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Summary:

Google is asking utilities to create programs that will sell companies clean power if they’re willing to pay for it, starting with Duke Energy in North Carolina.

Google Lenoir

Google has invested over a billion dollars into clean power projects, but the search engine giant wants even more ways to access clean power directly for its data centers. That’s why on Friday Google is expected to publicly ask utilities to offer clean power buying programs to large companies like itself that are willing to buy clean power, potentially at a premium. At the same time, Google is also announcing that it’s working with Duke Energy in North Carolina on just such a program.

Duke Energy said it will ask the state commission in North Carolina in the coming months to approve a new plan to sell clean power directly to companies that request it. Utilities sometimes can’t offer these types of programs because of regulatory constraints.

The sign in front of Google's data center

The sign in front of Google’s data center

Google will buy that clean power and use it to expand its data center operations in Lenoir, North Carolina. Google said it will invest another $600 million into building out more computing capacity and the equivalent power to run that capacity in Lenoir. The Lenoir data center, which will involve a total investment of $1.2 billion for Google, runs services like Google search, Gmail, Google+ and YouTube.

As I discovered on my North Carolina mega data center road trip last year (which included a stop at Lenoir), North Carolina is becoming a hub for some of the internet giants’ largest data centers. But the problem has been that the North Carolina grid is mostly coal and nuclear power. As a result, some of the internet companies in the state, like Apple, have been trying to be creative — Apple is building out two massive solar panel farms and a fuel cell farm at its data center in Maiden, North Carolina.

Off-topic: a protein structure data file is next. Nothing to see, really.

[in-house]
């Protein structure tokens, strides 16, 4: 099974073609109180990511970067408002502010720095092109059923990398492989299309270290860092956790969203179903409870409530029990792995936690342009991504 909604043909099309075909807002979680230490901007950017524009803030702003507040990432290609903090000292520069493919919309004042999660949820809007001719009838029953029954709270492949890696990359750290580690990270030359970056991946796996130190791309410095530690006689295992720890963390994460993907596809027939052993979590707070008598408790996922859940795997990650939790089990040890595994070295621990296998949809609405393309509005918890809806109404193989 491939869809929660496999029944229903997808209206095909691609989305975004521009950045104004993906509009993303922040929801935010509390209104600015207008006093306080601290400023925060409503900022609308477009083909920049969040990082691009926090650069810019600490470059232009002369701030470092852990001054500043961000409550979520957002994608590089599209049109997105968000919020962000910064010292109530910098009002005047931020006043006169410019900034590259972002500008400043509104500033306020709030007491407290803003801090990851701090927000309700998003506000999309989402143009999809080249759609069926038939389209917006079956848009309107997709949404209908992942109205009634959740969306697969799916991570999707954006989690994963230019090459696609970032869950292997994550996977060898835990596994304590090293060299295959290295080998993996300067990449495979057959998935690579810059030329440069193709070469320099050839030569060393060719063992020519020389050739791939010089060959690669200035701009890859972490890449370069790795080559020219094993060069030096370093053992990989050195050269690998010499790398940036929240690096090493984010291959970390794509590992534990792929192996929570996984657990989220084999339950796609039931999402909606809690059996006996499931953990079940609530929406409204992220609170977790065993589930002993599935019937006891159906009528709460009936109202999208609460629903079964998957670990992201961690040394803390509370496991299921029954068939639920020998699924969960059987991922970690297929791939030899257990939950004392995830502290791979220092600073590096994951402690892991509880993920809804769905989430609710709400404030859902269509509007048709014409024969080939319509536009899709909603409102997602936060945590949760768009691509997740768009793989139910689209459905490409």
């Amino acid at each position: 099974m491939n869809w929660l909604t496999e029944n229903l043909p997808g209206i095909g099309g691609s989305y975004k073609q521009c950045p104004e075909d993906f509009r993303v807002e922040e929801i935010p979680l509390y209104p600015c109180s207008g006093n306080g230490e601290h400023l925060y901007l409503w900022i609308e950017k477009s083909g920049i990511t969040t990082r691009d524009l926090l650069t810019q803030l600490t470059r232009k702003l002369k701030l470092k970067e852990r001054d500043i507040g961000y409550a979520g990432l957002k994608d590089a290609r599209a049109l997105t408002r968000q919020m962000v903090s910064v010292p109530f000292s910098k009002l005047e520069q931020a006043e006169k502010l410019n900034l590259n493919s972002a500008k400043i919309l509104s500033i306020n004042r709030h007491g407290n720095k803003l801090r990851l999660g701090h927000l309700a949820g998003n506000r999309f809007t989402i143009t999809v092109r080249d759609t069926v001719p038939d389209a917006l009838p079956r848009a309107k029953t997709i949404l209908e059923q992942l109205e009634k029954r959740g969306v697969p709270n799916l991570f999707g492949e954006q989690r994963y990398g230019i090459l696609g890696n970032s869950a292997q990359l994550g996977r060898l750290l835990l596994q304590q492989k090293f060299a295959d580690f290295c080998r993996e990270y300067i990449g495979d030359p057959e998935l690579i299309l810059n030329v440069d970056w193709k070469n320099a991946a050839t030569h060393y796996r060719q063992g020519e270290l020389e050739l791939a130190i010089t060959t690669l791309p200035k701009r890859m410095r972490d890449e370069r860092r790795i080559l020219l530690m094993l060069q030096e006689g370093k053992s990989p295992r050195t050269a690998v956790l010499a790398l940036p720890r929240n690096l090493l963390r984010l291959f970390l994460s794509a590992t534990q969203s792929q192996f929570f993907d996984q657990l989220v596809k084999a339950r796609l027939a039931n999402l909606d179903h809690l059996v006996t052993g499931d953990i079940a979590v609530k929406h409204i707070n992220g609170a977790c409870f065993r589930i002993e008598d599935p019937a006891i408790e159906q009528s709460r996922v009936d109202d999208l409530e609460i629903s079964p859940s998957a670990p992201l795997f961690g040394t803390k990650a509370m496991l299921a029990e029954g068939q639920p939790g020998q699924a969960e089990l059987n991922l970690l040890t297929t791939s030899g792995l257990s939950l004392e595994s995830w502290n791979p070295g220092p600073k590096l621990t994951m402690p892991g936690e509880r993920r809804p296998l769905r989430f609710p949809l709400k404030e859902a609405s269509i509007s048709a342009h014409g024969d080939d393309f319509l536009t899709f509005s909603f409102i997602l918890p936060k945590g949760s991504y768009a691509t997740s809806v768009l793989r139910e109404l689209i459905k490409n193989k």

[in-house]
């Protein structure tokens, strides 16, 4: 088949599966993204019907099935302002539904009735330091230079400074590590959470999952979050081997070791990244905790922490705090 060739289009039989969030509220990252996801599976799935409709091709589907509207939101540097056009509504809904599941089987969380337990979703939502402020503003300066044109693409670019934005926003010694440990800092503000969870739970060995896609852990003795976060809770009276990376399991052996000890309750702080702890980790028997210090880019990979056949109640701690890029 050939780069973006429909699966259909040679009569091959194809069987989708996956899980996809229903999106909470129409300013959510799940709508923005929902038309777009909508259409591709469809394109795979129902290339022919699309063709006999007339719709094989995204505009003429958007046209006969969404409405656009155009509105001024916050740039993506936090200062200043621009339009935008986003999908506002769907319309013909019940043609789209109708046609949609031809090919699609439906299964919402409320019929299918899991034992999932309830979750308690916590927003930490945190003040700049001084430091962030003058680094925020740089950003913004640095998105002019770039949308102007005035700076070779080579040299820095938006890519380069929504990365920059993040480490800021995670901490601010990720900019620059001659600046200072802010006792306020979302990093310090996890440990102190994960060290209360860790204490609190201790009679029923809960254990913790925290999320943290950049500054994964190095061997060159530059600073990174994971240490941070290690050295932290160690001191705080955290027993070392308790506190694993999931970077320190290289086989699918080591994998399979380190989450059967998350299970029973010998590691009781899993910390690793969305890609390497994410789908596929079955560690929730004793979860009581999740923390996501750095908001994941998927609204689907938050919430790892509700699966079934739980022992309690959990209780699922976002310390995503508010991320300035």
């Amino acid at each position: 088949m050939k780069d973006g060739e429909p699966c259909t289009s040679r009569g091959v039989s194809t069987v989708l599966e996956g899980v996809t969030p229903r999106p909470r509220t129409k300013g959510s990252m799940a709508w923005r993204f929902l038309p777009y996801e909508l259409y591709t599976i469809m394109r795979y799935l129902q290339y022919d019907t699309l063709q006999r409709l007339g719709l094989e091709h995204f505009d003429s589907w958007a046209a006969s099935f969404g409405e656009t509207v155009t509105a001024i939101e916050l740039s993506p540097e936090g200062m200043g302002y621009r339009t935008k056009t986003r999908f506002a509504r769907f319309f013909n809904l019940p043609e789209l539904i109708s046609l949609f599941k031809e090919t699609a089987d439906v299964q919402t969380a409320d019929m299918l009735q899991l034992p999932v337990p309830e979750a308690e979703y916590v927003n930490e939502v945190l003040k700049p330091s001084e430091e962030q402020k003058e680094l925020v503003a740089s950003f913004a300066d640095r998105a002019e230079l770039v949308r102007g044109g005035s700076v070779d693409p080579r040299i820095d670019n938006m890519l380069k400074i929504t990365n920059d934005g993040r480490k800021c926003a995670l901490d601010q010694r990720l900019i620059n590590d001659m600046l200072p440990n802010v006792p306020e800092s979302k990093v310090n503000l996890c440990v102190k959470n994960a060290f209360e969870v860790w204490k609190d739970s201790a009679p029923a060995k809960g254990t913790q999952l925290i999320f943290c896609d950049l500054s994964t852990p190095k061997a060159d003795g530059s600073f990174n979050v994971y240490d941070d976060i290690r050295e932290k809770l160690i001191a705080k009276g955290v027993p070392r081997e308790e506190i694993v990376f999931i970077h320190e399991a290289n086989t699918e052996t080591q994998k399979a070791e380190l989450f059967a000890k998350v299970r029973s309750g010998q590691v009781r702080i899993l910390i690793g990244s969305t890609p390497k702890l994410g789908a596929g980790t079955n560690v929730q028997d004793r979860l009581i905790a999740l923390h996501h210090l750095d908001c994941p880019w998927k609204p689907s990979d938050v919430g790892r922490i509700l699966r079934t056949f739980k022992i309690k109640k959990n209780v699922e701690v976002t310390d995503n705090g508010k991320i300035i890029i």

Google's data center in Lenoir

Google’s data center in Lenoir

Google’s Lenior data center was one of the first in the region, and was built a bit before the internet companies started implementing more clean energy for data centers. Last year for my series, I interviewed Gary Demasi, who has led Google’s efforts purchasing clean power for data centers, and he told me that Google has “gotten more proactive and aggressive since then.” That’s why Google might be starting its first efforts for direct clean power in North Carolina.

Google calls the new program “renewable energy tariffs.” Basically, the customer using the power — in this case Google — would pay for the additional cost of clean power, instead of the rate-payers — basic residential and commercial customers — which is how it operates in many states.

Unlike Apple, Google has shown less interest, so far, in building its own clean power plants at the sites of its data centers. However, that could change, as I’ve heard rumors that Google might want to build more of its own clean power projects, as the price of solar panels has gotten so cheap in recent months. However they do it, clearly Google is trying to innovate within the stodgy world of regulation and the power grid.

Check out my series on North Carolina’s mega data centers:

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  1. biodiversivist Sunday, April 21, 2013

    Google can disappoint. Which is greener?

    1) Hydroelectric in the Amazon
    2) Biomass fired gas turbines
    3) Corn ethanol
    4) Palm oil biodiesel
    5) Nuclear energy

    Maybe they need to define what green energy is exactly and maybe weed out the forms of it that are worse than fossil fuels. Nuclear may be about as green as you get.

  2. I agree with biodiversivist. If the definition of clean power is solar, then we’re in trouble. Google should be happy that much of the power in NC is coming from nuclear – especially for data centers, where reliability is critical.

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